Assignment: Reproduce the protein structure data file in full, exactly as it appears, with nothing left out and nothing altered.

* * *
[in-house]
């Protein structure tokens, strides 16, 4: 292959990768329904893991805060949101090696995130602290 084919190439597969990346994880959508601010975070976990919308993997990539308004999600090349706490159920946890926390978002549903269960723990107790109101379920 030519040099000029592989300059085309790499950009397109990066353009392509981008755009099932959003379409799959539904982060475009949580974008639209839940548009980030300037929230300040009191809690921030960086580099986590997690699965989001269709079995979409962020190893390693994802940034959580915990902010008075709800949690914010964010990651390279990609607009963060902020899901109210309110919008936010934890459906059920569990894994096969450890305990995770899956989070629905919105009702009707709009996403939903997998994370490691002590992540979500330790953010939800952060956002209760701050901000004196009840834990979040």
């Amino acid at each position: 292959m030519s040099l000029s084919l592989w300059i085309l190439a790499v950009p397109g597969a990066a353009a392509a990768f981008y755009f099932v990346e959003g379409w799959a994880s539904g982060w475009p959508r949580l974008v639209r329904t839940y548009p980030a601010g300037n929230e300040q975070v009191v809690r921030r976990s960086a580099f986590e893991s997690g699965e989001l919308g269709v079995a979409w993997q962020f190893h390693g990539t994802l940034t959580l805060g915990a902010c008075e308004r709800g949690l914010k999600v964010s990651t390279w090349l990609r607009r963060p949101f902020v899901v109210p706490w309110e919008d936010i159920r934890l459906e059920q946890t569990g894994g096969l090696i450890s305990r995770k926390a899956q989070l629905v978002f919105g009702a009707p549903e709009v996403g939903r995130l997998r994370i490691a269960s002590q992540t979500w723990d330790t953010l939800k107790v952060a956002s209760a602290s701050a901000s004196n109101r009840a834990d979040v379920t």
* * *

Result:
[in-house]
């Protein structure tokens, strides 16, 4: 292959990768329904893991805060949101090696995130602290 084919190439597969990346994880959508601010975070976990919308993997990539308004999600090349706490159920946890926390978002549903269960723990107790109101379920 030519040099000029592989300059085309790499950009397109990066353009392509981008755009099932959003379409799959539904982060475009949580974008639209839940548009980030300037929230300040009191809690921030960086580099986590997690699965989001269709079995979409962020190893390693994802940034959580915990902010008075709800949690914010964010990651390279990609607009963060902020899901109210309110919008936010934890459906059920569990894994096969450890305990995770899956989070629905919105009702009707709009996403939903997998994370490691002590992540979500330790953010939800952060956002209760701050901000004196009840834990979040």
């Amino acid at each position: 292959m030519s040099l000029s084919l592989w300059i085309l190439a790499v950009p397109g597969a990066a353009a392509a990768f981008y755009f099932v990346e959003g379409w799959a994880s539904g982060w475009p959508r949580l974008v639209r329904t839940y548009p980030a601010g300037n929230e300040q975070v009191v809690r921030r976990s960086a580099f986590e893991s997690g699965e989001l919308g269709v079995a979409w993997q962020f190893h390693g990539t994802l940034t959580l805060g915990a902010c008075e308004r709800g949690l914010k999600v964010s990651t390279w090349l990609r607009r963060p949101f902020v899901v109210p706490w309110e919008d936010i159920r934890l459906e059920q946890t569990g894994g096969l090696i450890s305990r995770k926390a899956q989070l629905v978002f919105g009702a009707p549903e709009v996403g939903r995130l997998r994370i490691a269960s002590q992540t979500w723990d330790t953010l939800k107790v952060a956002s209760a602290s701050a901000s004196n109101r009840a834990d979040v379920t």